The closing talk on the first day was by Chris Wilson, an Internet Explorer Platform Architect from Microsoft. He opened the talk with who he is and what he does and put up this slide of his haircut from the 80s – I’m guessing. He asked if anyone remembered the Mosaic web browser. A fair amount of people did, including me.
His talk was about moving the web forward, but because he’s from Microsoft, there was a lot of talking about their web browser and its use, or not, of standards.
He said there were three main groups of people when it comes to web users. That is 1 – developers – and he acknowledged it’s painful for this group (think numerous hacks to get pages to work in different web browsers). 2 – browser vendors – browser hacking is lucrative and security is hard (think numerous browser security patches). 3 – everyone else – have to consider browser upgrades for this group.
He did say they’re working on a new web browser and committed to working with standards, and it will have to work for his ‘mom’s banking’ otherwise he’s in the poo because she has his cellphone number and can hassle him.
There’s no rhyme or reason to the order I’ve summarised what I heard at the conference, so I’m jumping to the morning of day two and Scott Berkun’s opening talk The Myths of Innovation. We were lucky to open with this and to close with Mark Pesce, it helped make a great day.
Takeout’s from Scott’s talk:
- The less you use the word innovation, the more likely you are to innovate. It’s hard to define what the word actually means. I liked this because it made me think of team meetings at work where we discuss innovation a fair bit.
- To innovate though, you need to delegate responsibility, allow mistakes – as they will be made, and reward initiative.
- Google have a 20% rule. That is one day a week is your own time to play around and hopefully think up some great new ideas. This was 3M’s idea from the late 1940s.
- Someone at the end asked how to get people on board with a new innovation and Scott said to involve them in the process from the beginning as they’re less likely to feel threatened.
He’s written a book about the Myth’s of Innovation and after listening to this talk I’d really like to read it.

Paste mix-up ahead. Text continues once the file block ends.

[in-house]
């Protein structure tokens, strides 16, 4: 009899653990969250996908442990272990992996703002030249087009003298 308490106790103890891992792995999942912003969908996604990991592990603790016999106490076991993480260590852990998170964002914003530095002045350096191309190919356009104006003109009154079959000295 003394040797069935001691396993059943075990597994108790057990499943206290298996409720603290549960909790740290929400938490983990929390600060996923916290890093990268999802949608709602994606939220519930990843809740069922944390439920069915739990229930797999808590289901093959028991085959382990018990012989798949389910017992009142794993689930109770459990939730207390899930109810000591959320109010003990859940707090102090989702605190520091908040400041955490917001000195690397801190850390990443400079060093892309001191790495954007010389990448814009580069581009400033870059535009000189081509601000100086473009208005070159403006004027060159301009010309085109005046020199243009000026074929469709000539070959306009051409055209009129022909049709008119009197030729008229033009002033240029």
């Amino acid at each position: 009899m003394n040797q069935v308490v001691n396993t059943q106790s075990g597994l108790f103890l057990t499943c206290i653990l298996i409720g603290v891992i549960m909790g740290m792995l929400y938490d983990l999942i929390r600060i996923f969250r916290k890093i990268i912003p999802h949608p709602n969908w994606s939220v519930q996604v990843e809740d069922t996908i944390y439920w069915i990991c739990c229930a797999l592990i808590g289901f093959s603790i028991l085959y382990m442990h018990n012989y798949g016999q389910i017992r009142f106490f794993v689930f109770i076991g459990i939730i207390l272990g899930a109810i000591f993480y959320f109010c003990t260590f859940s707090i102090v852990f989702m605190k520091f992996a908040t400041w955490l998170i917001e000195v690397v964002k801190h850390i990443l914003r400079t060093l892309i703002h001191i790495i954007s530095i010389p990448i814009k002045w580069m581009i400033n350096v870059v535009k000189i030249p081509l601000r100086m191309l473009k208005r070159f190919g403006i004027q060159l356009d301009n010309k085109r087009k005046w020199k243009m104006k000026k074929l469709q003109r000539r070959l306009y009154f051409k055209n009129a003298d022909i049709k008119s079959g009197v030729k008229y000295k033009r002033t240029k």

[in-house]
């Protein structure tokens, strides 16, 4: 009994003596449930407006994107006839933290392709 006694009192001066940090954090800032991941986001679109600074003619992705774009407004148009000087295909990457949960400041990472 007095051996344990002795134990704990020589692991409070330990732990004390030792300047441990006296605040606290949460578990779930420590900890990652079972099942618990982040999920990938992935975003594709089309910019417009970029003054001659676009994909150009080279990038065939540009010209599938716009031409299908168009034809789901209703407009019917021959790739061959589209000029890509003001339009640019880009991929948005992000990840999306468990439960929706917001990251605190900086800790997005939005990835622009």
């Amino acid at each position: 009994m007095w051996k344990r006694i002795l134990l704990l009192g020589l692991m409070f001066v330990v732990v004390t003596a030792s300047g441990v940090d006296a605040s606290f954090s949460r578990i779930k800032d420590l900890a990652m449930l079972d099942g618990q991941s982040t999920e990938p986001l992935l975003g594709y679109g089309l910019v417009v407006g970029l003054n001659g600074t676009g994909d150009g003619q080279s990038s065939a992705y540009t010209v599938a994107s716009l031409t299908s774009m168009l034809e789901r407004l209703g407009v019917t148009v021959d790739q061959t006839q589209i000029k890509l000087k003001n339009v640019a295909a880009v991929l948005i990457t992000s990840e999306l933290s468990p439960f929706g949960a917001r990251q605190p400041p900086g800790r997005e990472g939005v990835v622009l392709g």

Lastly, but by no means least as it’s a topic close to my heart, was Lisa Herrod’s talk on Usability: More than skin deep. Points of interest:
- Personas for web testing are often shallow, they don’t usually consider users with disabilities.
- A W3C check doesn’t mean the site is accessible. A software accessibility tool can’t check for things like contrasting colour. A holistic approach is needed.
- Role specific checklists are a good way to go. Therefore each person throughout the process of building the site has a checklist of accessibility items to check off. The person responsible for the front end has the most items to check off, but accessibility is not their sole responsibility as other team members have items to check also.
Our website at work has been following the accessibility guidelines for four years now and quite often when talking to colleagues who are responsible for content and front end development, accessibility and usability are words I use very frequently when providing feedback, but it’s really worthwhile. Oh, and Lisa also kept saying accessibility expertise when building a website is essential.
After having learned a fair amount at work and in my reading about accessibility, usability and web standards I really cringe when I think of that website I built about five years ago that used frames before I really knew about CSS etc.
There were other sessions I attended but the ones I’ve written about I found the most interesting. And before we all knew it the conference was over and it was off to a nearby venue for the after party sponsored by Microsoft. It was a good way to finish the conference and I met some people I hadn’t met yet. Consequently my Facebook contacts have expanded threefold and now I can see a good use for Facebook. Hint, these sorts of contact details are on my About page.